A press release came through today on a Pennsylvania State House bill on gun safety. It is provided at the end of this post.
Today on the train I listened to a conversation between two young men sitting behind me. (It isn't eavesdropping to listen to people speaking loudly in public; people should be aware of that.) One of them was talking about the difficulty of being a gun enthusiast in Philadelphia. One of his complaints was that there were few shooting ranges in the city. He didn't have a car and the shooting ranges he knew of were outside of or on the outskirts of the city. He couldn't have his gun with him on his bike to ride to the ranges because PA doesn't have an open carry law and even in a case a gun attracts such attention that it is considered a public nuisance. (Really, in Philadelphia the sight of a young man with a gun case strapped to his back riding a bicycle through the city alarms people?)
His other complaint was that he couldn't find any other gun enthusiasts to talk to. He said all the people he ran into who liked guns were "either military or crazy." He continued on with "Doesn't anyone just want to go out and shoot holes in paper anymore?"
Personally I'm kind of glad that people can't bicycle through the city with guns on their back, or hip.
Here's the press release:
CeaseFirePA today stood with legislators, community organizations, domestic violence prevention advocates, health professionals and Mayors Against Illegal Guns to observe Domestic Violence Awareness Month and highlight how commonsense gun laws can help protect domestic violence victims and survivors. The focus was the need to expand the Pennsylvania background check system.
Representative Steve Santarsiero of Bucks County, prime sponsor of House Bill 1010, thanked his colleagues in Bucks and Montgomery County who are supporting the legislation through cosponsorship. He explained that the bill is simply designed to close a loophole that allows certain gun sales -- private sales of long guns -- to be conducted without background checks.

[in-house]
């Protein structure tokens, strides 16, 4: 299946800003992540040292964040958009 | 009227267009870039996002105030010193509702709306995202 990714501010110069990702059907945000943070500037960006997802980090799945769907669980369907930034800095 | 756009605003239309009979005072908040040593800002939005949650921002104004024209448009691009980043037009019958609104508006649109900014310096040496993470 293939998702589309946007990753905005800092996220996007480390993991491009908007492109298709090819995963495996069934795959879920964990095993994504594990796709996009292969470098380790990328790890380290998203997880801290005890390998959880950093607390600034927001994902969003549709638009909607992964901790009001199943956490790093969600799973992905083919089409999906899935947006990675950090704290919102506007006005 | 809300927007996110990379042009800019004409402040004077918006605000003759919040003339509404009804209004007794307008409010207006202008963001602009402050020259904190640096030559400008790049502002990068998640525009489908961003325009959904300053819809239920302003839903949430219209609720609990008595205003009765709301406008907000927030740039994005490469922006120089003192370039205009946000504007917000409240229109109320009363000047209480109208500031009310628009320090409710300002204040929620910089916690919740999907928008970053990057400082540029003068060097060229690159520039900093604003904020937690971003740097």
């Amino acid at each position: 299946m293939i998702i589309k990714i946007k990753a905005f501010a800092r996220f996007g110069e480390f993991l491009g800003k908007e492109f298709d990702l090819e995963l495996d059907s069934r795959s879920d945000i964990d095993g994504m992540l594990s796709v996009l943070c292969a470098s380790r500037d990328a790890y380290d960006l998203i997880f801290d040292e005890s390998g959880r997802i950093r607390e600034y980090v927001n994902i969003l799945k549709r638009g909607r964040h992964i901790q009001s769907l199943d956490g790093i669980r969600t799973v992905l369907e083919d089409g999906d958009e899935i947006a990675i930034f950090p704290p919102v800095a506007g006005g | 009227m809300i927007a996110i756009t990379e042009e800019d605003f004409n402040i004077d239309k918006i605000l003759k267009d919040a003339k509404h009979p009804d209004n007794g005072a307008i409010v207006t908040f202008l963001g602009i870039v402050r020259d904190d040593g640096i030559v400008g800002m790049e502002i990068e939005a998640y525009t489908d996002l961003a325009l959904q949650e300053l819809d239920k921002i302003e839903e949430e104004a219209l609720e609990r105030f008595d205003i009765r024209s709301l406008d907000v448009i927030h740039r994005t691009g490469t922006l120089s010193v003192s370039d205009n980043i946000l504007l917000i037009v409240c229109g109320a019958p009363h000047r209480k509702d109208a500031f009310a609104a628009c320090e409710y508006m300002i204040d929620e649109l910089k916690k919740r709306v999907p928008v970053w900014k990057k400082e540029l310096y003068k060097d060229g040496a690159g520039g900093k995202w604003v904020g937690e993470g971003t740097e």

Long guns are disproportionately used by domestic abusers against women and by criminals against police officers. The facts demonstrate that background checks work to keep guns out of the hands of those who should not have them. The presence of law enforcement officers, including one who himself was shot in the line of duty, and domestic violence prevention advocates made clear that making all gun sales subject to background checks will save lives.Representative Madeleine Dean of Montgomery County remarked "I am proud to stand with legislators and other members of my community who are directly affected by the devastation of gun violence. The passage of HB 1010 will be a step in the direction of building safer communities here in my town and across this state."
Standing with a crowd of partner organizations and community members calling for change, CeaseFirePA Executive Director Shira Goodman observed, "We are the growing majority: Pennsylvanians who want our Commonwealth to lead the way in enacting commonsense laws that protect us without burdening the rights of law abiding gun owners."
"As responsible Pennsylvanians, it is our right and obligation to make our voices heard," said Goodman. "Our elected officials must demonstrate that they are standing with Pennsylvanians who are working for safer communities by signing on as cosponsors of HB 1010."